- Associated Press - Sunday, March 23, 2014

BARKHAMSTED, Conn. (AP) - Hundreds of families picnic and pajama-clad children usually dot the expansive lush green field at the Pleasant Valley Drive-in every summer, waiting for hours for the sun to set and the movies to start.

“It’s more than a night out at the movies,” said owner Donna McGrane, who has run the Barkhamsted drive-in with her husband, Tim, for nearly two decades. “It’s a whole experience.”

The grounds are still completely original, down to the carbon arc projectors from a World War II Navy ship and poles that once propped up speakers. And that’s the problem.

Studios at the beginning of the year stopped producing 35 mm film as movie companies become increasingly digital.

The cost of digital projectors is upward of $75,000, and with the drive-in theater lacking that type of cash flow it’s in jeopardy of closing, a grim prospect for many who have enjoyed it since it opened in 1947.

“I grew up going to the drive-in,” said Travis Lipinski, 32, of Torrington. “It’s a mom-and-pop business. There’s nothing that means family more than going to a drive-in.”

So an extended family of supporters is embracing McGrane and recruiting volunteers needed to gather items for auctions, ahead of an April 19 fundraiser that includes dinner, drinks and a pair of auctions.

Proceeds from the event, to be held at 6 p.m. at the Crystal Peak Facility in Winsted, will go toward helping the drive-in pay for new projectors.

For years, the drive-in has been a cheaper alternative for cash-strapped families not wanting to spend lots of money for a movie, popcorn and drinks. Some nights, McGrane offers a deal of $16 per carload, for two movies.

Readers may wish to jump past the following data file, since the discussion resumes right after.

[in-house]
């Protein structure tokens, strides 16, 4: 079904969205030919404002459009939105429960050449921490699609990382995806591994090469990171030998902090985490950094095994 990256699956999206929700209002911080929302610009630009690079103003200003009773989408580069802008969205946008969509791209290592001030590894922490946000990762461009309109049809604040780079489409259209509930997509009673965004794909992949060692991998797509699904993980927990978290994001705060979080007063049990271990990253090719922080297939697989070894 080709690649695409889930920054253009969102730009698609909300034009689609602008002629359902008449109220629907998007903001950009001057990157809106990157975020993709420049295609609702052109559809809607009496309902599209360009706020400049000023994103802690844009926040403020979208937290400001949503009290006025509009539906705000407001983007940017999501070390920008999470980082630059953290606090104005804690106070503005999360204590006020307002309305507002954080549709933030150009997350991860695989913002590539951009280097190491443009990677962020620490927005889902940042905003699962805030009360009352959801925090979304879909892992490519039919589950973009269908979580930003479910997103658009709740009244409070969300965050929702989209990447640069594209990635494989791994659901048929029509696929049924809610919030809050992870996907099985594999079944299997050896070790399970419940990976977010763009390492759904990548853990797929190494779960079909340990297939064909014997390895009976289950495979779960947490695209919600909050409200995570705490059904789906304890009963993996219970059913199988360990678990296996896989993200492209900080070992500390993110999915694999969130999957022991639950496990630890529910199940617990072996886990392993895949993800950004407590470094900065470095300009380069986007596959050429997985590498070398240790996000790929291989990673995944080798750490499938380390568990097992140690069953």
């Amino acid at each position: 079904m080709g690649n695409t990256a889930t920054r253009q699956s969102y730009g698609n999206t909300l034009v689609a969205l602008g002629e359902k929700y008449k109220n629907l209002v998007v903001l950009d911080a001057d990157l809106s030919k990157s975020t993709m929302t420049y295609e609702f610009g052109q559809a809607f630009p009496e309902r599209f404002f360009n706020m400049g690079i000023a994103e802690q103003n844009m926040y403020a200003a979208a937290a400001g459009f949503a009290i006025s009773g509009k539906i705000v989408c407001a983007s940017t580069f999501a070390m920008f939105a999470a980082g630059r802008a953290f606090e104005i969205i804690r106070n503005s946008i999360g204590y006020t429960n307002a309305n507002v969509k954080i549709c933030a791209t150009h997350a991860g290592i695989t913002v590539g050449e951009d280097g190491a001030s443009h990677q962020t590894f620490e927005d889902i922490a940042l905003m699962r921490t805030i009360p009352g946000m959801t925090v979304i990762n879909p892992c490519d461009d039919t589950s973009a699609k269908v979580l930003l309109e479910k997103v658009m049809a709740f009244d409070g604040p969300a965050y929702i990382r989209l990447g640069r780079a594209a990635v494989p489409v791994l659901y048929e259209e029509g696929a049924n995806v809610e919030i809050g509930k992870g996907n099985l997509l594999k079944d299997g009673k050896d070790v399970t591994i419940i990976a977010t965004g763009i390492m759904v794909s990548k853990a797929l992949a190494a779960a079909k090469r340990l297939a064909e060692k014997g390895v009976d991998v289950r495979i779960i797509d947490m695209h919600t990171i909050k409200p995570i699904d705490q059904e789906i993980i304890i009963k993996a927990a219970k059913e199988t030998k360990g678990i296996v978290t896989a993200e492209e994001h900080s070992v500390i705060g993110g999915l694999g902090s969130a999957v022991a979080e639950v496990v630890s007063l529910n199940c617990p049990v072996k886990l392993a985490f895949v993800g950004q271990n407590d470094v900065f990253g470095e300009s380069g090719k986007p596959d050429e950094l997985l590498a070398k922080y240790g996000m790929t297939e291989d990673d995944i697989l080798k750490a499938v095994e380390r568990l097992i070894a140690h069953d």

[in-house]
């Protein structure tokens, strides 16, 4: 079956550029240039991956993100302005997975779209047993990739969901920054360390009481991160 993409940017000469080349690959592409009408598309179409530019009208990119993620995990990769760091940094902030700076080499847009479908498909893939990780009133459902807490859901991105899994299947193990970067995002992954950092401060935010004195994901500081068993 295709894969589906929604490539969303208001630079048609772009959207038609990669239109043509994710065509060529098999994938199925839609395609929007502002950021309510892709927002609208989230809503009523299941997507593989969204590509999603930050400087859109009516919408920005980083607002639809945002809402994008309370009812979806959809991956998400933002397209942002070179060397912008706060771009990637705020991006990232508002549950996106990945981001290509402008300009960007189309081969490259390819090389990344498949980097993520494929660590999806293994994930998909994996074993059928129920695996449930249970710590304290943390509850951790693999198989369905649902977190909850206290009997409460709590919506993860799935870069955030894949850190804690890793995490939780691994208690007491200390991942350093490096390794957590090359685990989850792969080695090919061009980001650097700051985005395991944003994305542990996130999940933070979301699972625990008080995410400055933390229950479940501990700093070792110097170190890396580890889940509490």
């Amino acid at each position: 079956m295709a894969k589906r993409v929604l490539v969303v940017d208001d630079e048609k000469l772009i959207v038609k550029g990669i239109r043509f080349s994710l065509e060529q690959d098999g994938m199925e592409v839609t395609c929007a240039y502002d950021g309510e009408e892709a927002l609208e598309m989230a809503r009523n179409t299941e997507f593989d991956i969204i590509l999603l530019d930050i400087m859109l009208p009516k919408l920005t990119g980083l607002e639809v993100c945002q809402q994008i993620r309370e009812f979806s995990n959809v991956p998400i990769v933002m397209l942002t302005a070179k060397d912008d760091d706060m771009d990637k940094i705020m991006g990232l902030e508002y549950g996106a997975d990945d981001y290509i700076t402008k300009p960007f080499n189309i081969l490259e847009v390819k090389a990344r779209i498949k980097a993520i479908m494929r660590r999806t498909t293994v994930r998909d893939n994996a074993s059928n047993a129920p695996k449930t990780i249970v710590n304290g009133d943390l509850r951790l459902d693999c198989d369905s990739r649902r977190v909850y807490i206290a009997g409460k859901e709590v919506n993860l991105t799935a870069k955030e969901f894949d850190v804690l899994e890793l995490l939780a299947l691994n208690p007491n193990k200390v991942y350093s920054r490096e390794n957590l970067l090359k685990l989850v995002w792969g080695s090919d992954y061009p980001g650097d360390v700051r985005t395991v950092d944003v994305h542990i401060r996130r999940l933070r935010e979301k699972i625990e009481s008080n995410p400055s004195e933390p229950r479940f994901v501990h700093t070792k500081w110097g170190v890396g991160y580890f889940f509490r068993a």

Couples from across Connecticut, Massachusetts and New York have visited the drive-in, looking to rekindle memories of past dates. The drive-in usually opens the start of April or May, depending on weather, and has space for up to 200 cars.

McGrane remembered an elderly couple who heard about her predicament last year drove from Old Saybrook to donate $25 for the projectors.

“There’s people who come every single weekend; they don’t even care what’s playing,” she said.

Lipinski said he hopes people support the drive-in’s quest to modernize.

“You have the old nostalgia, but you need today’s technology to keep up, to bridge the perfect recipe,” he said. “Many people can sit back and say, ‘Oh that’s terrible,’ but there has to be some activism. The people who want to see it going have to help out a bit.”

McGrane purchased the drive-in from a family friend 18 years ago after he feared construction of movie theater in Winsted would cut into business.

Her husband, already busy running a family-owned restaurant, told his wife she’d have to partner with someone to split startup costs.

McGrane found a young willing investor, but after a year she bought him out when they couldn’t agree on the drive-in’s target audience.

“There was too much of a generation gap,” McGrane said. “I wanted it to be a family place; he wanted it to be a teenager hangout. So I bought it twice, really.”

The projectors represent the most recent financial hurdle for McGrane, who said she keeps the business afloat more for “sentimental value” than hopes of turning a profit. She said up to 90 percent of ticket sales go to pay movie companies and overhead.

The family’s cut from concessions usually goes to pay rent and is funneled back into maintaining the facility, a rarity by today’s standards.

“People see cars lined up and they say, ‘She’s raking in the money,’” McGrane said. “It could be a money pit at times. I certainly don’t make enough money to live off.”

Last year, the drive-in entered Honda’s, “Project Drive-In” in August with the hope of winning a new projector, but was not among the selected winners.


Information from: The Register Citizen, http://www.registercitizen.com

Copyright © 2016 The Washington Times, LLC.

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